Paganistan: Notes from the Secret Commonwealth

In Which One Midwest Man-in-Black Confers, Converses & Otherwise Hob-Nobs with his Fellow Hob-Men (& -Women) Concerning the Sundry Ways of the Famed but Ill-Starred Tribe of Witches.

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What Was Your First Witch Book?

It's almost like asking: Who was your first sexual partner?

What was your first witch book?

I love to ask people this question. It's a good way to open the gates of memory, and the ensuing conversation is always both interesting and informative. Our firsts also neatly divide us into generations.

First Generation: Margaret Murray, The Witch-Cult in Western Europe and God of the Witches.

Second Generation: Gerald Gardner, Witchcraft Today.

Third Generation: Sybil Leek, Diary of a Witch.

Fourth Generation: Starhawk, Spiral Dance.

Fifth Generation: MZB, The Mists of Avalon.

Etc. (There are, of course, other options.)

By this metric, I'm solidly Third Generation. My first witch book was Sybil Leek's Diary of a Witch. One read—the first of many—and I was hooked. I knew that that's what I wanted. I still have my (very battered) paperback 1968 Signet Mystic copy, with its startling red cover and a wild-haired Sybil on the cover, looking very witchy—in the Brothers Grimm sense of “hideous and scary”—indeed.

Good old Sybil. She doesn't give away a thing, but she sure does tell a good story. Probably that's what caught me in the first place. Early witch books tend to be short on story; at that point, as a people, we hadn't been around long enough to have accumulated very many. Witch books still tend to be long on practice, middling on theory, and short on story. Writers of future witch books, take heed: the story is what really gets 'em, every time.

The one thing that has always puzzled me about Diary is its talk of a Supreme Being. I'm not sure quite what Sybil was aiming at with this. In her first book, the 1964 A Fool and a Tree, she writes about the Goddess of Witches by Name (= Aradia), so what's with this “Supreme Being” shite four years later? (In her 1971 The Complete Art of Witchcraft, she's writing--quite creatively, actually--about the Goddess again.)  Is this just a polite euphemism for Herself? Is she afraid that talk of goddesses and horned gods will make the “Old Religion” too foreign in the eyes of the average non-witch reader? Is it some monotheizing phase that she was going through at the time? Your guess is as good as mine.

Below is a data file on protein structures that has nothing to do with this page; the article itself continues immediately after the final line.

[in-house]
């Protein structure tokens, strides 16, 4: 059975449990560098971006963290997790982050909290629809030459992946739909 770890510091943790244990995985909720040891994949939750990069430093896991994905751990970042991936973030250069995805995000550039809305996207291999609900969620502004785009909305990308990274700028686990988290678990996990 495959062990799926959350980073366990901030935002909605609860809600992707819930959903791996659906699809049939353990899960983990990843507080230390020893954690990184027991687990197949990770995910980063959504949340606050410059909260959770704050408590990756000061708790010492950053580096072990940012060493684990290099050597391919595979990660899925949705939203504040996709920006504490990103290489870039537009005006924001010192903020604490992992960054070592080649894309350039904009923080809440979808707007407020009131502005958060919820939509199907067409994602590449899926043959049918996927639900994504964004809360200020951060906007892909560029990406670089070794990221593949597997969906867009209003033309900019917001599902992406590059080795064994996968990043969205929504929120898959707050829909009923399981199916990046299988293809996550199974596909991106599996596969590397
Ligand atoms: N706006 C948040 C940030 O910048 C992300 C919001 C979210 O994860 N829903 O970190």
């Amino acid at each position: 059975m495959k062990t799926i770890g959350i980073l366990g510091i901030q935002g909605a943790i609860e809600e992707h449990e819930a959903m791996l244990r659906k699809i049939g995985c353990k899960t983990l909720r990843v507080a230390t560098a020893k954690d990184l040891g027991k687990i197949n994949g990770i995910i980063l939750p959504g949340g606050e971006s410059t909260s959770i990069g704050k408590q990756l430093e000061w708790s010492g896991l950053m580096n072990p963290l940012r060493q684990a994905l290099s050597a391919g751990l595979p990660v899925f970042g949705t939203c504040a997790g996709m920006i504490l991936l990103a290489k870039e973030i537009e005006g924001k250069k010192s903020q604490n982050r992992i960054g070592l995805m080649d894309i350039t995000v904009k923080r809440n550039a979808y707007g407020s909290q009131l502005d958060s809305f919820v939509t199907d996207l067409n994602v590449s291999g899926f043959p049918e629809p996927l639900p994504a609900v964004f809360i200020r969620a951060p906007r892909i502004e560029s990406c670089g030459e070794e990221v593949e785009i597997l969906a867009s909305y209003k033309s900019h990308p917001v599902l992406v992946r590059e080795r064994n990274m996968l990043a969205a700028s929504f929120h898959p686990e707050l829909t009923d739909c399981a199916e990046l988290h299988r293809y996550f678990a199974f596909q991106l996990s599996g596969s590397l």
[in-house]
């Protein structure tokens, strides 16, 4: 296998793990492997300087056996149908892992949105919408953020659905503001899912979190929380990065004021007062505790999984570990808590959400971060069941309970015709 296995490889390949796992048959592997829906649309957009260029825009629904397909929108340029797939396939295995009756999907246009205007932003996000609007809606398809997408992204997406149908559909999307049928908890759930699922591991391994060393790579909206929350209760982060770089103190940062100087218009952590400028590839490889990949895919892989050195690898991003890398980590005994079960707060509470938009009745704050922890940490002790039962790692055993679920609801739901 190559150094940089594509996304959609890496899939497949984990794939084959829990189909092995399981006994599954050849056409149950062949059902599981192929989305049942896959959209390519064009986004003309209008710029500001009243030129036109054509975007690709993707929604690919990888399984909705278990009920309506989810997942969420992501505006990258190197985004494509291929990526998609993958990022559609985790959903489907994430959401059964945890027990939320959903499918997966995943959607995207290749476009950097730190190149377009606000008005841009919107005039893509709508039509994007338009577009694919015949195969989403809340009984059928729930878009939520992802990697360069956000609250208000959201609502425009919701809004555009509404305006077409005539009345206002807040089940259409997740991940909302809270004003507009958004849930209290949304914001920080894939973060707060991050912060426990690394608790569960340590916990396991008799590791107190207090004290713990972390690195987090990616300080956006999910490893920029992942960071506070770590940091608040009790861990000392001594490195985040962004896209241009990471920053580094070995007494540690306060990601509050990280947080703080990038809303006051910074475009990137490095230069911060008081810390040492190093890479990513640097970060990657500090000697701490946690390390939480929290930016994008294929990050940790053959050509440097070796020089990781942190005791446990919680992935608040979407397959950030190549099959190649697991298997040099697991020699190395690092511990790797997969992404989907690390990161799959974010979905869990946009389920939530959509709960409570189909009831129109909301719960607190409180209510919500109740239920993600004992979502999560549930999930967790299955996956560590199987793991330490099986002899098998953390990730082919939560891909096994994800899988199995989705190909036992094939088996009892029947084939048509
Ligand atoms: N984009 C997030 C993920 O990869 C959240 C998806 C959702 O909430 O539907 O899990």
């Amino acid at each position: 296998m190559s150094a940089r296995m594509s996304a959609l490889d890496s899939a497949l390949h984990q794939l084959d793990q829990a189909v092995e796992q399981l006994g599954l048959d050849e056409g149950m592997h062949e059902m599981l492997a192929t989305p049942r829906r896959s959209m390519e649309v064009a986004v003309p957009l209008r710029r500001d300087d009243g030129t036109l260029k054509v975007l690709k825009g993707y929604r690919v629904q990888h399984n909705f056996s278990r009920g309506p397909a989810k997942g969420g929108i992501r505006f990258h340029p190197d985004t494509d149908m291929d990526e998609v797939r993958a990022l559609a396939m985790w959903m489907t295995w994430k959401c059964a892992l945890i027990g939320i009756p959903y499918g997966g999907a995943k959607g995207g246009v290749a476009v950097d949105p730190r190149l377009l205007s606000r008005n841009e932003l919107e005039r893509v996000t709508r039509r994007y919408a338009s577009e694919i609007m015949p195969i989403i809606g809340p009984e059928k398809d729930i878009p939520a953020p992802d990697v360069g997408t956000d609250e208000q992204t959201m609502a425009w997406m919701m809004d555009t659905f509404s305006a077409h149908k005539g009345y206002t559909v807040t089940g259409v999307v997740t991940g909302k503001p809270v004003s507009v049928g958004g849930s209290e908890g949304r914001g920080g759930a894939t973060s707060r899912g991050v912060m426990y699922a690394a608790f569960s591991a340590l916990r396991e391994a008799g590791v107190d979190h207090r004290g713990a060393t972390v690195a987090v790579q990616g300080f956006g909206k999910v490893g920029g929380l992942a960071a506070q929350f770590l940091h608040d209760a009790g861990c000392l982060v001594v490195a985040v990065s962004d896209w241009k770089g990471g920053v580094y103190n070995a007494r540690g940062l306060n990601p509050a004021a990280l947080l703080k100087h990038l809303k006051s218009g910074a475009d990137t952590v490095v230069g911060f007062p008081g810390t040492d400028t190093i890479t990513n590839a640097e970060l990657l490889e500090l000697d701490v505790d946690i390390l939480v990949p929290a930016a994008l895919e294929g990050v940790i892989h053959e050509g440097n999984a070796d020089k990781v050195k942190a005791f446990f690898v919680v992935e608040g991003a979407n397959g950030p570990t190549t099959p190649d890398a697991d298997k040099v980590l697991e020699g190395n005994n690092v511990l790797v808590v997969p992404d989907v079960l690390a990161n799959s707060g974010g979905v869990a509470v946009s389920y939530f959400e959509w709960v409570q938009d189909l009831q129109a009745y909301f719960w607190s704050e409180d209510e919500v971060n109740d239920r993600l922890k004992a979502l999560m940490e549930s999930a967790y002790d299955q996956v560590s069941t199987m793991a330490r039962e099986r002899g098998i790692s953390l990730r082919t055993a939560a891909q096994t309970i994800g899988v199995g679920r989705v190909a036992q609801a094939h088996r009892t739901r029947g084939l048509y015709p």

In these times, when classics are coming off the shelves for want of anything else to read, let me recommend that, whatever your first witch book was, you revisit it as you would an old friend whom, in the course of years, you may have outgrown, but to whom, nonetheless, you owe a debt of fond gratitude.

Every now and then, I meet someone whose first was What's-Her-Name's To Ride a Silver Broomstick, or something equally cringe-worthy. When I do, I always confess my own: a book, quite frankly, of much show, but little substance.

See? I always say. And we turned out OK, anyway.

And then we both laugh.


Hwæt, we seax-Hwiccum   in síð-dagum...
"Lo, we knife-Witches   in these latter days..."


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Tagged in: Sybil Leek
Poet, scholar and storyteller Steven Posch was raised in the hardwood forests of western Pennsylvania by white-tailed deer. (That's the story, anyway.) He emigrated to Paganistan in 1979 and by sheer dint of personality has become one of Lake Country's foremost men-in-black. He is current keeper of the Minnesota Ooser.


  • Chris Sherbak
    Chris Sherbak Tuesday, 25 August 2020

    Paul Huson's "Mastering Witchcraft." The "Our Father" backwards always did put the scares into me.

  • Steven Posch
    Steven Posch Tuesday, 25 August 2020

    Nema, nema, nema.

  • Anthony Gresham
    Anthony Gresham Tuesday, 25 August 2020

    I think it was a Grosset & Dunlap book. I know it was mostly about witches but I do remember a page on werewolves as well. It had that "Echo Echo Azarak, Echo Echo Zamalack" chant in it. I remember copying that out in a notebook which is probably still around somewhere. Syble Leek, Alex Sanders, and Paul Huson all came later. The Library also had Gardner's Witchcraft Today. This was back in the 70's.

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